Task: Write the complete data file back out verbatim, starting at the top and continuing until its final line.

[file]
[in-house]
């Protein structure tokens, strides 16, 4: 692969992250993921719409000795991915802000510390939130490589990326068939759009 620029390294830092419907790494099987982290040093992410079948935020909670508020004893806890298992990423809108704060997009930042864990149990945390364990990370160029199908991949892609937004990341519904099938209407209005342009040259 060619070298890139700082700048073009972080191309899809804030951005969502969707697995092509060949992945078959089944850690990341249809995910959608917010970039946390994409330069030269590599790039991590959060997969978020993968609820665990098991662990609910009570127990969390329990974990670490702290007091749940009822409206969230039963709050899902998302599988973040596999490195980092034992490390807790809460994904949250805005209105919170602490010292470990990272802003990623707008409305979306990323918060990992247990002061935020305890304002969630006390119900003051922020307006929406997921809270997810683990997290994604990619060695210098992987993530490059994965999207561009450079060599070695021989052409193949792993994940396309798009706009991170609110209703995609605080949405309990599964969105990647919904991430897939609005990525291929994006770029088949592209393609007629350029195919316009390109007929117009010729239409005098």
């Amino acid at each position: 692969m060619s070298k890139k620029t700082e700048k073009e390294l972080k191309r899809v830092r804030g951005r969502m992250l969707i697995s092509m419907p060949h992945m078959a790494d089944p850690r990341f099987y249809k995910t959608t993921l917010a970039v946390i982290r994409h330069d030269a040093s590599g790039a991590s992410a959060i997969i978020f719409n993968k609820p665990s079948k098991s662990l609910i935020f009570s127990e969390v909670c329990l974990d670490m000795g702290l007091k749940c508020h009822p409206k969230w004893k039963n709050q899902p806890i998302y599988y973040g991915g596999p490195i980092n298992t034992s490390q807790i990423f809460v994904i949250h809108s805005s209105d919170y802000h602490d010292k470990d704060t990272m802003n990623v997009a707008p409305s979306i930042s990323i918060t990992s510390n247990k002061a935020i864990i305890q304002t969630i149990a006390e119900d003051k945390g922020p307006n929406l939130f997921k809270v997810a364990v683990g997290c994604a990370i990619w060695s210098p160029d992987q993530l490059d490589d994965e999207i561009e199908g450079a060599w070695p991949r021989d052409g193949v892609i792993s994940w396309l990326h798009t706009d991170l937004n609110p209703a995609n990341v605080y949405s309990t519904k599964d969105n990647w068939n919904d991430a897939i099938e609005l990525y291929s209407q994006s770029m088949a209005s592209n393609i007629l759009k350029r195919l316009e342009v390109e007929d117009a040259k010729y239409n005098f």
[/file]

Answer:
[in-house]
């Protein structure tokens, strides 16, 4: 692969992250993921719409000795991915802000510390939130490589990326068939759009 620029390294830092419907790494099987982290040093992410079948935020909670508020004893806890298992990423809108704060997009930042864990149990945390364990990370160029199908991949892609937004990341519904099938209407209005342009040259 060619070298890139700082700048073009972080191309899809804030951005969502969707697995092509060949992945078959089944850690990341249809995910959608917010970039946390994409330069030269590599790039991590959060997969978020993968609820665990098991662990609910009570127990969390329990974990670490702290007091749940009822409206969230039963709050899902998302599988973040596999490195980092034992490390807790809460994904949250805005209105919170602490010292470990990272802003990623707008409305979306990323918060990992247990002061935020305890304002969630006390119900003051922020307006929406997921809270997810683990997290994604990619060695210098992987993530490059994965999207561009450079060599070695021989052409193949792993994940396309798009706009991170609110209703995609605080949405309990599964969105990647919904991430897939609005990525291929994006770029088949592209393609007629350029195919316009390109007929117009010729239409005098």
């Amino acid at each position: 692969m060619s070298k890139k620029t700082e700048k073009e390294l972080k191309r899809v830092r804030g951005r969502m992250l969707i697995s092509m419907p060949h992945m078959a790494d089944p850690r990341f099987y249809k995910t959608t993921l917010a970039v946390i982290r994409h330069d030269a040093s590599g790039a991590s992410a959060i997969i978020f719409n993968k609820p665990s079948k098991s662990l609910i935020f009570s127990e969390v909670c329990l974990d670490m000795g702290l007091k749940c508020h009822p409206k969230w004893k039963n709050q899902p806890i998302y599988y973040g991915g596999p490195i980092n298992t034992s490390q807790i990423f809460v994904i949250h809108s805005s209105d919170y802000h602490d010292k470990d704060t990272m802003n990623v997009a707008p409305s979306i930042s990323i918060t990992s510390n247990k002061a935020i864990i305890q304002t969630i149990a006390e119900d003051k945390g922020p307006n929406l939130f997921k809270v997810a364990v683990g997290c994604a990370i990619w060695s210098p160029d992987q993530l490059d490589d994965e999207i561009e199908g450079a060599w070695p991949r021989d052409g193949v892609i792993s994940w396309l990326h798009t706009d991170l937004n609110p209703a995609n990341v605080y949405s309990t519904k599964d969105n990647w068939n919904d991430a897939i099938e609005l990525y291929s209407q994006s770029m088949a209005s592209n393609i007629l759009k350029r195919l316009e342009v390109e007929d117009a040259k010729y239409n005098f």